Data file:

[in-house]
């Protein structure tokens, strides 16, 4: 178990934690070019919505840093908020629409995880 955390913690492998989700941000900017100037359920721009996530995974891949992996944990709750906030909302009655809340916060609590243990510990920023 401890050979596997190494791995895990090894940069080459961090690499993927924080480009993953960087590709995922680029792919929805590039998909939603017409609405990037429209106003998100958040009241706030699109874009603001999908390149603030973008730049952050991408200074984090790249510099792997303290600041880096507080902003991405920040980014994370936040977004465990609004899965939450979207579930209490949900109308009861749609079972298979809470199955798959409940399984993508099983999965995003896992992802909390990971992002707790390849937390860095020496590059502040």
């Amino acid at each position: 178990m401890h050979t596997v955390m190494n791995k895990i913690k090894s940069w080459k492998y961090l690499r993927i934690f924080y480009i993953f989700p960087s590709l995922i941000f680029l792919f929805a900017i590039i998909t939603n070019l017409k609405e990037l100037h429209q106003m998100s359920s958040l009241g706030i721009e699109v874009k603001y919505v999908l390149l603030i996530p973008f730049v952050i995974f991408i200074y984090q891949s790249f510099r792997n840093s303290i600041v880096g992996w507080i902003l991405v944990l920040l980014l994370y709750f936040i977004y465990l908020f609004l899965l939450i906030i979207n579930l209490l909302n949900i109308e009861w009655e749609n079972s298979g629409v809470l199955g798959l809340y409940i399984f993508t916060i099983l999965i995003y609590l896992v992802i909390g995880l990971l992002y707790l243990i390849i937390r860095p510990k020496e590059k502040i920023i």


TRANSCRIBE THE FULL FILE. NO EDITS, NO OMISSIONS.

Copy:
[in-house]
């Protein structure tokens, strides 16, 4: 178990934690070019919505840093908020629409995880 955390913690492998989700941000900017100037359920721009996530995974891949992996944990709750906030909302009655809340916060609590243990510990920023 401890050979596997190494791995895990090894940069080459961090690499993927924080480009993953960087590709995922680029792919929805590039998909939603017409609405990037429209106003998100958040009241706030699109874009603001999908390149603030973008730049952050991408200074984090790249510099792997303290600041880096507080902003991405920040980014994370936040977004465990609004899965939450979207579930209490949900109308009861749609079972298979809470199955798959409940399984993508099983999965995003896992992802909390990971992002707790390849937390860095020496590059502040």
């Amino acid at each position: 178990m401890h050979t596997v955390m190494n791995k895990i913690k090894s940069w080459k492998y961090l690499r993927i934690f924080y480009i993953f989700p960087s590709l995922i941000f680029l792919f929805a900017i590039i998909t939603n070019l017409k609405e990037l100037h429209q106003m998100s359920s958040l009241g706030i721009e699109v874009k603001y919505v999908l390149l603030i996530p973008f730049v952050i995974f991408i200074y984090q891949s790249f510099r792997n840093s303290i600041v880096g992996w507080i902003l991405v944990l920040l980014l994370y709750f936040i977004y465990l908020f609004l899965l939450i906030i979207n579930l209490l909302n949900i109308e009861w009655e749609n079972s298979g629409v809470l199955g798959l809340y409940i399984f993508t916060i099983l999965i995003y609590l896992v992802i909390g995880l990971l992002y707790l243990i390849i937390r860095p510990k020496e590059k502040i920023i």